What you could do is remove the electronics from the adapters and put them all in a single enclosure, that would at least save you a couple of wall sockets. But you'll lose the possibility to wire every device up where you want; do you want to place your speakers in the same closet as your router?

Final note: a PC power supply delivers different DC voltages, but most power is available at the lower 5 V, maybe not enough at 12 V, and at tens of amperes at 5 V it's way overkill.

  • \$\begingroup\$ @Desperate - you're welcome!!!!!!!!! ;-) \$\endgroup\$ – stevenvh Jun 26 '12 at 10:16
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    \$\begingroup\$ @stevenvh Actually today PC power supplies provide most of their power at 12 V rail since that rail is used to power pretty much all big consumers such as CPUs and GPUs. \$\endgroup\$ – AndrejaKo Jun 26 '12 at 11:44
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    \$\begingroup\$ @stevenvh that page's recommendations look seriously out of date. Intel's been primarily 12V on the mobo since the P4, Amd since the Athlon 64. The reason they use 12V for input is to keep the amperage down on the PSU wires. The 4/8pin 12V connectors on a modern mobo are intended as dedicated CPU power links. PCIe slots can deliver upto 75W of power to the GPU via 12V; higher performance cards use 6/8 pin 12V connectors to deliver an extra 75/150W of power each to the card. \$\endgroup\$ – Dan is Fiddling by Firelight Jun 26 '12 at 12:40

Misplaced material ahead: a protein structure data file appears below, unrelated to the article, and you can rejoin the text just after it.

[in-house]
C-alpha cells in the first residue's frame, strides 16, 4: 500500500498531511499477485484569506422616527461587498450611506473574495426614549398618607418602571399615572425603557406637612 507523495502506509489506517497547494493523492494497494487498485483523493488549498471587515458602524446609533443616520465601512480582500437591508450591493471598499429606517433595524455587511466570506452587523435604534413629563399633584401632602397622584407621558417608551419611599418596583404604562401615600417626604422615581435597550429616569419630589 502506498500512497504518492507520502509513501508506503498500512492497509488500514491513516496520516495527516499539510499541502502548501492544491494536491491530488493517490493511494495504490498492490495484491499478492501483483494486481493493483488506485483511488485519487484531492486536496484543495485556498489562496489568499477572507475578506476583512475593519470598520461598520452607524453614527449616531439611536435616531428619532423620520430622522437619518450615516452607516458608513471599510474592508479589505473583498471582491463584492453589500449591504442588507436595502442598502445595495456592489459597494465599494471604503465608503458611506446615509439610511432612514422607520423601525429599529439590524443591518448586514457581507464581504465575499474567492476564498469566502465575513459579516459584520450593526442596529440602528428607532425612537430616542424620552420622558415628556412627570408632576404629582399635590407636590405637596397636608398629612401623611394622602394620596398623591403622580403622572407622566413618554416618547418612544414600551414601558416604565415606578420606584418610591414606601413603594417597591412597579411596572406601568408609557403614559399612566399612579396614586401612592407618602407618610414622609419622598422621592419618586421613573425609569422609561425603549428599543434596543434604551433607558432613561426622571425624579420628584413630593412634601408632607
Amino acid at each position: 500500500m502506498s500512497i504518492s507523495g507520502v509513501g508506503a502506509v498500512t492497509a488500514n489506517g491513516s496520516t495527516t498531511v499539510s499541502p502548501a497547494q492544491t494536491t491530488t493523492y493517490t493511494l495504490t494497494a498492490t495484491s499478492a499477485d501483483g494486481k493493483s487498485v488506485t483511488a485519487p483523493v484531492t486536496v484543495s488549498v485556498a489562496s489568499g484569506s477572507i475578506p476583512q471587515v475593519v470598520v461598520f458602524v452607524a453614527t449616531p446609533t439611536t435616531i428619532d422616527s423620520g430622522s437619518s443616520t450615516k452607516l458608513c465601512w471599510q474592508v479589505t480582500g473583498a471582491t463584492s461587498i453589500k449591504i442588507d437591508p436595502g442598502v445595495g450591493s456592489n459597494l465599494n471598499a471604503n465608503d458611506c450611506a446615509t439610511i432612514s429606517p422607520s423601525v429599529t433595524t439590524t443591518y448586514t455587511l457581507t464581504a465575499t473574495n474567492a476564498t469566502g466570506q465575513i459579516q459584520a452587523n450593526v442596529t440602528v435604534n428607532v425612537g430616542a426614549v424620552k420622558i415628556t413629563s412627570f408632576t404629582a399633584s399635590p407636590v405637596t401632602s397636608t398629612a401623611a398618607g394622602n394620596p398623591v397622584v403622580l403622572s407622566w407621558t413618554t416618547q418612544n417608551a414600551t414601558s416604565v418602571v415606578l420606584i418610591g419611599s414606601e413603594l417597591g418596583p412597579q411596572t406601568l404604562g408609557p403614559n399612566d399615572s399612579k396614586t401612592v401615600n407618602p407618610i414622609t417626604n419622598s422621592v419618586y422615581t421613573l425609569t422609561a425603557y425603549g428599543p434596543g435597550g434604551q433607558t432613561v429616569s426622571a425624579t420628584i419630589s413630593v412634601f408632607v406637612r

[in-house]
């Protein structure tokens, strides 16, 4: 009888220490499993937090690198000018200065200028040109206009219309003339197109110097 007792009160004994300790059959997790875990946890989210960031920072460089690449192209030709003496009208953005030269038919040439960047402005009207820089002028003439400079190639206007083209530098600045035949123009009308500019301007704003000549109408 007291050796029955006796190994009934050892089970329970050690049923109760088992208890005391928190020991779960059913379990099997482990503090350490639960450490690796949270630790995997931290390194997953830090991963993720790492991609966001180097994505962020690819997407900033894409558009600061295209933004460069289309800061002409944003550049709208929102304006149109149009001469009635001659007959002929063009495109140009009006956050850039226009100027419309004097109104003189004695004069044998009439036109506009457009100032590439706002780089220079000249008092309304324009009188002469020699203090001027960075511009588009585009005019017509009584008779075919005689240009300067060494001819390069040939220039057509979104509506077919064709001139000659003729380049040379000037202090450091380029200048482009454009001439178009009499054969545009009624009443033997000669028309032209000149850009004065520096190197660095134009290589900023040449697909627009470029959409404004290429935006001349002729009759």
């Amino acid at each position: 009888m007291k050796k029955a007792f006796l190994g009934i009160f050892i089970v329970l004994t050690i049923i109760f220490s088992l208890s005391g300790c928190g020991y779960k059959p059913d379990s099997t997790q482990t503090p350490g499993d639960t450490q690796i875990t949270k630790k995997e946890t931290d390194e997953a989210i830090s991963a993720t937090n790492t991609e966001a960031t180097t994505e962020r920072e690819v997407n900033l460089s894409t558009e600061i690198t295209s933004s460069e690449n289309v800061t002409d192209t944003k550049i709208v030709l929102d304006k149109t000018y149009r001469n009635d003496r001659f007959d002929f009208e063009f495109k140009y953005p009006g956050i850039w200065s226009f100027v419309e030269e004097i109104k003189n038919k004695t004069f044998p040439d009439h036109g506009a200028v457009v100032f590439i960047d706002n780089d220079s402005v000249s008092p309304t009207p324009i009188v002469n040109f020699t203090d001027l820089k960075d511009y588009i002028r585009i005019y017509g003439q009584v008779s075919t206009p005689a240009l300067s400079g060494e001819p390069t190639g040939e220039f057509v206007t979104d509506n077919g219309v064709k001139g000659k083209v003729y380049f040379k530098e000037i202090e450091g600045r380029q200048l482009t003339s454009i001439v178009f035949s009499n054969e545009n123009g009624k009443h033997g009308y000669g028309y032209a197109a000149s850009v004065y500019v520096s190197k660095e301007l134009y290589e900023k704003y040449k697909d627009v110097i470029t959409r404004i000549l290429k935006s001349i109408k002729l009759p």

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    \$\begingroup\$ @stevenvh Also look at new PSU designs. Antek's 450W 80+ platiunum model (picked because the oldest platinum models are only about a year old) is rated for only 16A on the 3.3/5v rails (85W combined max); and 34A (408W) of 12V power. You'll see something similar on any other new PSU. Even on a 1000W model, enermax only provides a max 20A on the 3.3/5V rails (100W combined max). newegg.com/Product newegg.com/Product/Product.aspx?Item=N82E16817194097/… \$\endgroup\$ – Dan is Fiddling by Firelight Jun 26 '12 at 12:44